Qmoc Praj

The ghosts of women who died in childbirth. They can fly, and their primary attack involves throwing stones (1 attack/Hit Die). Some qmoc praj have a sidekick in the form of a qon praj: a floating, vampiric fetus(!). In addition to granting a Hit Dice and save bonus to Mommy, the qon praj can cast spells ("usually hateful, creepy ones") as a Magic-User of level equivalent to its Hit Dice. The good news is that a human Magic-User can capture a qon praj and gain its benefits by feeding it 1HP worth of blood each night (If you consider having a creepy undead fetus hover around you like The Great Gazoo to be "good news")


Armor-Stealers are a type of bandit unique to the Qelong Valley. A few desperate villages stumbled upon a racket that involved stealing weapons and armor from heavily-armed travelers and selling it for coin. Most armor stealers prefer to lure their prey into a false sense of security, sedating them with poisoned food or restraining them while asleep, before stripping them of gear. Some more desperate groups just ambush travelers like typical bandits. Most tend to leave their victims alive, though some are not so cautious.

A few armor-stealers use an unusual part of the environment, such as a lethal trap or a hungry monster, to do their, dirty work and then they take the gear left behind. One enterprising group lures victims into a pit full of flesh-eating gas, then fishes out the armor with a grappling hook.


Your usual band of thugs that crop up in war-ravaged areas to prey on the weak. Nothing really remarkable, but a decent threat to a low-level party.


Famine, aakom poisoning, and sheer desperation has lead a number of villagers to feast on human flesh, and once you get a taste for the good stuff there's no going back, baby. There are two general groups of cannibals. The first is a group of people (sometimes an entire village) that has gone all "Cannibal Holocaust": they are individually weak, and rely on numbers and stealth to hunt for victims. Then you have single cannibals that have gone the backwood serial-killer route. These lone hunters have levels in Specialist (the LotFP version of the Thief/Rogue) with a focus on Stealth and Sneak Attack. They carry daggers, garrotes, and blowguns with poisoned darts. Lone cannibals also carry a protective amulet made from the preserved ear of a murdered monk (grants +3 to Armor, but only if you killed and ate the monk yourself)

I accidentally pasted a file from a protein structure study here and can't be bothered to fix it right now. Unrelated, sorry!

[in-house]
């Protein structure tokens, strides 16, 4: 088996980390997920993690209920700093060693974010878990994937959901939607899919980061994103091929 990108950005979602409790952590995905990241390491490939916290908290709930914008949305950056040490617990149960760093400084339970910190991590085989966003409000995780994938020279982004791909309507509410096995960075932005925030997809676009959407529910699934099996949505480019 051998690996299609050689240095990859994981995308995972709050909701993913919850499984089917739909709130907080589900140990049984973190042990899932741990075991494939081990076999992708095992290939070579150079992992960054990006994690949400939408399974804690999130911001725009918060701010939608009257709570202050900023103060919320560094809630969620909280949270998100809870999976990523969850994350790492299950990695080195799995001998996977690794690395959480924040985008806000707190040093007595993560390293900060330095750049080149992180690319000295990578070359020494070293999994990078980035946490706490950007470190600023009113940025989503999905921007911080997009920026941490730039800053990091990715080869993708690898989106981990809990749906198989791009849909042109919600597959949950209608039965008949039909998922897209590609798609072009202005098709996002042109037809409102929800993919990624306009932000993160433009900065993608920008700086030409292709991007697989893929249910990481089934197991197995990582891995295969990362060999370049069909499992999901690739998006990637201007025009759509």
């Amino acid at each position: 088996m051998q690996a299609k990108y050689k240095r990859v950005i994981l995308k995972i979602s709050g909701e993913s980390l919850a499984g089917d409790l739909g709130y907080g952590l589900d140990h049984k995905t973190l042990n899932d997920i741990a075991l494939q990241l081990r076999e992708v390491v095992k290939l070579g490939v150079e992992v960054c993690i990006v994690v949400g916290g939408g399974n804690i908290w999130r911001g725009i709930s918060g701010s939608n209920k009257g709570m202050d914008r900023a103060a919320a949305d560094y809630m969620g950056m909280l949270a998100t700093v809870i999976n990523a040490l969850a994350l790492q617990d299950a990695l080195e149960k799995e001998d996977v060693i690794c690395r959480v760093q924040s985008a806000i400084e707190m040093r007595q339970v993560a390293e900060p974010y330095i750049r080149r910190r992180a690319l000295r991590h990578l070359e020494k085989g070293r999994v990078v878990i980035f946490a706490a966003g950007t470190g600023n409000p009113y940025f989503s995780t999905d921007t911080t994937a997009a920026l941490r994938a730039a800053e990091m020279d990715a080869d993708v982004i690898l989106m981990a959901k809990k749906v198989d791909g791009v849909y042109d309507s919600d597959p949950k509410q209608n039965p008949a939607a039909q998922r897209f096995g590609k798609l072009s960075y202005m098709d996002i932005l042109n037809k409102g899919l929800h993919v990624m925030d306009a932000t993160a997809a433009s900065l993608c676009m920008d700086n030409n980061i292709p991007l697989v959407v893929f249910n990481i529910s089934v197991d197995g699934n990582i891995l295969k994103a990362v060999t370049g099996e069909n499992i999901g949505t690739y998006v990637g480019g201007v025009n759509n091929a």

Carrion Beasts

A short summary of a few mutated scavengers willing to attack PC's: Dholes (wild dogs), Giant Beetles, Giant Catfish, and Vultures. The aakom-tainted vultures can vomit stomach acid onto enemies, which I'm pretty sure is a shout-out to "Birdemic."


Can't have a jungle adventure setting without crocodiles! Om nom nom!!!


Elephants were commonly used as beasts of burden in peacetime Sajavedra, and though used less frequently, they still maintain a presence during the war. The bad news is that a number are running wild, and they have 10 HD, multiple attacks that inflict heavy damage, and the ability to ignore any wound that does less than 4 HP!

The good news is that they generally don't attack unless provoked by loud noise or violence. But if PC's are greedy, they can net a few thousand coin (silver pieces, the standard currency in LotFP), for a male elephant's ivory tusks.

Forest Folk

Members of hunter-gatherer tribes driven deep into the jungle by the "civilized" folk of Sajavedra, the forest folk go about their existence despite the war. They are extremely isolationist and protective of their homes, and will do whatever they can to drive out intruders. Only braves will be encountered, if they are encountered at all.

They are extremely difficult to ambush (only a 1 in 12 chance in the forests), and have very high Stealth ratings. In addition, ambushes by forest folk grant them an Aiming Bonus and double damage on all attacks in addition to the normal benefit of an ambush (one free round of attacks). A forest folk party consists of a mix of Fighters level 0-6, accompanied by a shaman (Cleric lvl 1-6). Their weapons are coated with a poison from the purple lotus that causes unconsciousness on a failed save. So intruding into their territory is very dangerous, but they will generally leave unconsicous PC's unharmed, unless they continue to intrude. If a third ambush is necessary, the folk will be armed with the lethal poison of the black lotus.